The constitutive character of the relation between activities and the standing practices, i.e., the form of life, implies that activities are sensible aspects only relative to the form of life. An example of this would be our human form of life in which we use, e.g., chairs for sitting and doors to enter or close off a room. Chairs do not play a role in the forms of life of, say, lions or earthworms, but they are relevant in our form of life. Indeed, were we to show genuine surprise or disbelief each time we encountered a chair, we would act inappropriately in a strong sense: we would fail to make sense because we fail to share with others a way of acting, of responding to, everyday things – that is, we fail to share agreement in our form of life, which is an agreement in what people typically do (Wittgenstein, 1953, §123; see Ter Hark, 1990, p. 70; Schatzki, 2002). The meaning and relevance of our activities are constrained by the form of life in which they figure.
To Wittgenstein, through our concrete activities of talking and doing (Moyal-Sharrock, 2004) both in everyday life and in expertise, a river-bed of practices continuously shows itself. These practices constrain activities – talking and doing – that unfold within it (Rietveld, 2008a), just as the movements of the water is constrained by the river-bed. Reciprocally, the movement also allows for shifts in the river-bed itself:
“… I distinguish between the movement of the waters on the river-bed and the shift of the bed itself; though there is not a sharp division of the one from the other” (Wittgenstein, 1969, §97)
The Skilled Intentionality Framework (Rietveld, 2012; Bruineberg and Rietveld, 2014, Figure 1; Rietveld and Kiverstein, 2014; Kiverstein and Rietveld, 2015; Rietveld et al., 2016) aligns with Wittgenstein and identifies the constellation of sociomaterial practices we encountered above as our human form of life. The form of life consists, in other words, of our actively maintained standing practices – our regular ways of doing things:
“What is common to human beings is not just the biology we share but also our being embedded in sociocultural practices: our sharing steady ways of living with others, our relatively stable ways of going on.” (Rietveld and Kiverstein, 2014, p. 329)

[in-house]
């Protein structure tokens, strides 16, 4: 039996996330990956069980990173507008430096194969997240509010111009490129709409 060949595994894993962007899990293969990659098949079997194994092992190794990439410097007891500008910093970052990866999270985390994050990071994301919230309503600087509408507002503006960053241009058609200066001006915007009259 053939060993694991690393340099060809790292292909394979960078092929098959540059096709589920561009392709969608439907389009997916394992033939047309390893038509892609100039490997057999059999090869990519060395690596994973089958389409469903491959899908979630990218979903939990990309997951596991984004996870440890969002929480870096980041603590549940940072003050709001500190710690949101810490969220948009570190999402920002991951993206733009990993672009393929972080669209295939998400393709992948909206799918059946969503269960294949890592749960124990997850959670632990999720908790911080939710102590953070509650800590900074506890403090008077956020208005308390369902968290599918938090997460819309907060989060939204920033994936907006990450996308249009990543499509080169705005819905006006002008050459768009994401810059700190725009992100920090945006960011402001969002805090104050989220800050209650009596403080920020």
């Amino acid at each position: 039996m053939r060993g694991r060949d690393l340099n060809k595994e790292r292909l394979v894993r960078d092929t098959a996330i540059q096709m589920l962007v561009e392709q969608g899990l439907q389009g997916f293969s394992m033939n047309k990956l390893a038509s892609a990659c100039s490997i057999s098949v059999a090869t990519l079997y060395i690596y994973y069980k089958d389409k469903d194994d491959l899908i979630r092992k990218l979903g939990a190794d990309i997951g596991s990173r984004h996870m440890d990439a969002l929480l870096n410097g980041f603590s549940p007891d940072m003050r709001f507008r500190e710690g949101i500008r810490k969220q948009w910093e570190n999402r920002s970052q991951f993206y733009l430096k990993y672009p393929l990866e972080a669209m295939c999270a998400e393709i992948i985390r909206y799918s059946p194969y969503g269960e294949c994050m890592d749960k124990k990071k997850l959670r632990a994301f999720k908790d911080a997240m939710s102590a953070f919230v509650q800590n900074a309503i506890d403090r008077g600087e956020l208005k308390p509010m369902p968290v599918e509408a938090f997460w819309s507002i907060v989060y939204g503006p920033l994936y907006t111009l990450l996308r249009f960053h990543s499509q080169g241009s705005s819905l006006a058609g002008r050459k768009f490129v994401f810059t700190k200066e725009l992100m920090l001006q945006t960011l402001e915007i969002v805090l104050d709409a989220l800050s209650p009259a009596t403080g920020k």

By taking up the Wittgensteinian concept of the form of life, the SIF opens up ecological psychology to sociomaterial aspects of the world. It includes the constraining influence of material properties but also our shared practical understanding of the affordances offered by buildings, chairs, silence areas and other people (Rietveld and Kiverstein, 2014, p. 329 ff.; see Kiverstein and Rietveld, 2015, p. 15).
The Zoomed Out Perspective: Practices and Affordances
Notice that the form of life, as relatively stable and regular patterns of behavior, is perfectly concrete. We can see this clearly when we as behavioral scientists or philosophers “zoom out” from an individual’s activity in a sociomaterial situation to a perspective that allows us to discern patterns in the behavior of a community of people of a larger spatiotemporal grain. Think, for example, of the regularities one would notice when watching a time-lapse recording from above on New York’s Paley park or Amsterdam’s Vondelpark (see Whyte, 1980; Rietveld and Kiverstein, 2014). Regular ways of doing things appear across, e.g., seasons or times of day, and depend on, for example, the sociomaterial aspects of the environment such as benches, ponds and paths. For example, we will see people walk on paths and to a lesser extent on grass, but not on ponds, except when the water of the ponds is frozen.
We will call this view that aims to overlook such regularities of the form of life from a time-lapse camera a “zoomed out” perspective. Zooming in we see individuals caught up with people and things in multiple ongoing activities, but zooming out we notice their regularities: persistent practices – that is to say, the stable patterns of behaving that characterize the form of life. By calling attention to the form of life, the SIF aims to make the regularities that our activities exhibit tangible, and show how these regularities are sociomaterial and therefore aspects of the environment that are available for coordinating with.